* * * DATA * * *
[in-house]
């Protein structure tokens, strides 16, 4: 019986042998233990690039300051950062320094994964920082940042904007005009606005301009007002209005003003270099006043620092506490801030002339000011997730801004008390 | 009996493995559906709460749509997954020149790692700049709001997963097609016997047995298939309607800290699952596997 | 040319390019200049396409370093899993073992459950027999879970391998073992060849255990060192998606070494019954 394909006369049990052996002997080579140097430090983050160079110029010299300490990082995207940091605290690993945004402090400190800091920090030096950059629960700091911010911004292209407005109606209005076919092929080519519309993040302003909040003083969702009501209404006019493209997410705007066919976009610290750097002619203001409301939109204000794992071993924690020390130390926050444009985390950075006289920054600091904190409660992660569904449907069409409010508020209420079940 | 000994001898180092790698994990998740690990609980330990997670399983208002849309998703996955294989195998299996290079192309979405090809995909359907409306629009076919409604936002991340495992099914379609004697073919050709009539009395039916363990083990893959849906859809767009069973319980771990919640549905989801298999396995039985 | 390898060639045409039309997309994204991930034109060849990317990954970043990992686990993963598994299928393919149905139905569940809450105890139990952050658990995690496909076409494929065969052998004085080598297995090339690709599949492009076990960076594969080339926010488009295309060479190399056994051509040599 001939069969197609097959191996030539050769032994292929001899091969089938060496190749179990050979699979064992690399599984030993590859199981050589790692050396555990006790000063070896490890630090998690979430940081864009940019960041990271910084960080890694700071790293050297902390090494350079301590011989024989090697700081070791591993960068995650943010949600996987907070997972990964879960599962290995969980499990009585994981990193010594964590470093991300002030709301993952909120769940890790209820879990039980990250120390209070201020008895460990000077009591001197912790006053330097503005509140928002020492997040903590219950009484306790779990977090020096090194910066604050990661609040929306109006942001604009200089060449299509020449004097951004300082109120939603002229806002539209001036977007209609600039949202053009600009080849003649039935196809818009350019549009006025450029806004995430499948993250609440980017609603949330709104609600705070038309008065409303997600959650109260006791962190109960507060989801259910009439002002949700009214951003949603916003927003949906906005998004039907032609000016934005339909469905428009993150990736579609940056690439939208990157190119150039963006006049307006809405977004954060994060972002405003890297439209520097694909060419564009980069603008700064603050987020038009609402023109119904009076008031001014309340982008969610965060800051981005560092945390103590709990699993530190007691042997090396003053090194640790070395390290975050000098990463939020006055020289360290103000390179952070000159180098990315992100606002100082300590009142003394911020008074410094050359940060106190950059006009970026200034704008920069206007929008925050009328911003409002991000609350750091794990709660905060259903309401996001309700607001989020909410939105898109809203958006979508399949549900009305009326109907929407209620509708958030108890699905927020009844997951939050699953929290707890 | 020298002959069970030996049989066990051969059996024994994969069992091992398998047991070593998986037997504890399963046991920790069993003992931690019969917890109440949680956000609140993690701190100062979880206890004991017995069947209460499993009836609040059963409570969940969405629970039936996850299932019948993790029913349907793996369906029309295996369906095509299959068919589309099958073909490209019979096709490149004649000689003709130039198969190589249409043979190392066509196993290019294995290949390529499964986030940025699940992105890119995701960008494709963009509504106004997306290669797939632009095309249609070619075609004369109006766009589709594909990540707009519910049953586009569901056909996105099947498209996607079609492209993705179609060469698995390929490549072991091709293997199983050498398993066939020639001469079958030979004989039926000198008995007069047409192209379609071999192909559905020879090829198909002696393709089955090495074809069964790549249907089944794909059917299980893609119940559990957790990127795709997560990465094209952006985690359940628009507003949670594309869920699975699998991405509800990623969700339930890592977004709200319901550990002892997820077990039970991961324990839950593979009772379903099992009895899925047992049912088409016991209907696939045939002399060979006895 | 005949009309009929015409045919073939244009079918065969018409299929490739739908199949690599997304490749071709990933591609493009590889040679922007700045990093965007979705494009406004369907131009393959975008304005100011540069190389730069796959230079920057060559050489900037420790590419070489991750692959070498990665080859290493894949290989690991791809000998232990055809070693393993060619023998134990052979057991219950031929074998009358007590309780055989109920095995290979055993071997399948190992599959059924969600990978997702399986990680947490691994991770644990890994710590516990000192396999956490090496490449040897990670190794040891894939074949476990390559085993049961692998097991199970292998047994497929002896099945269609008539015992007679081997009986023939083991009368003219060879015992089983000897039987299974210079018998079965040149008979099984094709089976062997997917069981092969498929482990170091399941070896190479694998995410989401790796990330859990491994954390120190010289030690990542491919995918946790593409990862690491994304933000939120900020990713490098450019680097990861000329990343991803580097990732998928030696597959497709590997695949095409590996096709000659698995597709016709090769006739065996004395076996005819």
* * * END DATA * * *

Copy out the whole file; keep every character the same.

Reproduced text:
[in-house]
């Protein structure tokens, strides 16, 4: 019986042998233990690039300051950062320094994964920082940042904007005009606005301009007002209005003003270099006043620092506490801030002339000011997730801004008390 | 009996493995559906709460749509997954020149790692700049709001997963097609016997047995298939309607800290699952596997 | 040319390019200049396409370093899993073992459950027999879970391998073992060849255990060192998606070494019954 394909006369049990052996002997080579140097430090983050160079110029010299300490990082995207940091605290690993945004402090400190800091920090030096950059629960700091911010911004292209407005109606209005076919092929080519519309993040302003909040003083969702009501209404006019493209997410705007066919976009610290750097002619203001409301939109204000794992071993924690020390130390926050444009985390950075006289920054600091904190409660992660569904449907069409409010508020209420079940 | 000994001898180092790698994990998740690990609980330990997670399983208002849309998703996955294989195998299996290079192309979405090809995909359907409306629009076919409604936002991340495992099914379609004697073919050709009539009395039916363990083990893959849906859809767009069973319980771990919640549905989801298999396995039985 | 390898060639045409039309997309994204991930034109060849990317990954970043990992686990993963598994299928393919149905139905569940809450105890139990952050658990995690496909076409494929065969052998004085080598297995090339690709599949492009076990960076594969080339926010488009295309060479190399056994051509040599 001939069969197609097959191996030539050769032994292929001899091969089938060496190749179990050979699979064992690399599984030993590859199981050589790692050396555990006790000063070896490890630090998690979430940081864009940019960041990271910084960080890694700071790293050297902390090494350079301590011989024989090697700081070791591993960068995650943010949600996987907070997972990964879960599962290995969980499990009585994981990193010594964590470093991300002030709301993952909120769940890790209820879990039980990250120390209070201020008895460990000077009591001197912790006053330097503005509140928002020492997040903590219950009484306790779990977090020096090194910066604050990661609040929306109006942001604009200089060449299509020449004097951004300082109120939603002229806002539209001036977007209609600039949202053009600009080849003649039935196809818009350019549009006025450029806004995430499948993250609440980017609603949330709104609600705070038309008065409303997600959650109260006791962190109960507060989801259910009439002002949700009214951003949603916003927003949906906005998004039907032609000016934005339909469905428009993150990736579609940056690439939208990157190119150039963006006049307006809405977004954060994060972002405003890297439209520097694909060419564009980069603008700064603050987020038009609402023109119904009076008031001014309340982008969610965060800051981005560092945390103590709990699993530190007691042997090396003053090194640790070395390290975050000098990463939020006055020289360290103000390179952070000159180098990315992100606002100082300590009142003394911020008074410094050359940060106190950059006009970026200034704008920069206007929008925050009328911003409002991000609350750091794990709660905060259903309401996001309700607001989020909410939105898109809203958006979508399949549900009305009326109907929407209620509708958030108890699905927020009844997951939050699953929290707890 | 020298002959069970030996049989066990051969059996024994994969069992091992398998047991070593998986037997504890399963046991920790069993003992931690019969917890109440949680956000609140993690701190100062979880206890004991017995069947209460499993009836609040059963409570969940969405629970039936996850299932019948993790029913349907793996369906029309295996369906095509299959068919589309099958073909490209019979096709490149004649000689003709130039198969190589249409043979190392066509196993290019294995290949390529499964986030940025699940992105890119995701960008494709963009509504106004997306290669797939632009095309249609070619075609004369109006766009589709594909990540707009519910049953586009569901056909996105099947498209996607079609492209993705179609060469698995390929490549072991091709293997199983050498398993066939020639001469079958030979004989039926000198008995007069047409192209379609071999192909559905020879090829198909002696393709089955090495074809069964790549249907089944794909059917299980893609119940559990957790990127795709997560990465094209952006985690359940628009507003949670594309869920699975699998991405509800990623969700339930890592977004709200319901550990002892997820077990039970991961324990839950593979009772379903099992009895899925047992049912088409016991209907696939045939002399060979006895 | 005949009309009929015409045919073939244009079918065969018409299929490739739908199949690599997304490749071709990933591609493009590889040679922007700045990093965007979705494009406004369907131009393959975008304005100011540069190389730069796959230079920057060559050489900037420790590419070489991750692959070498990665080859290493894949290989690991791809000998232990055809070693393993060619023998134990052979057991219950031929074998009358007590309780055989109920095995290979055993071997399948190992599959059924969600990978997702399986990680947490691994991770644990890994710590516990000192396999956490090496490449040897990670190794040891894939074949476990390559085993049961692998097991199970292998047994497929002896099945269609008539015992007679081997009986023939083991009368003219060879015992089983000897039987299974210079018998079965040149008979099984094709089976062997997917069981092969498929482990170091399941070896190479694998995410989401790796990330859990491994954390120190010289030690990542491919995918946790593409990862690491994304933000939120900020990713490098450019680097990861000329990343991803580097990732998928030696597959497709590997695949095409590996096709000659698995597709016709090769006739065996004395076996005819």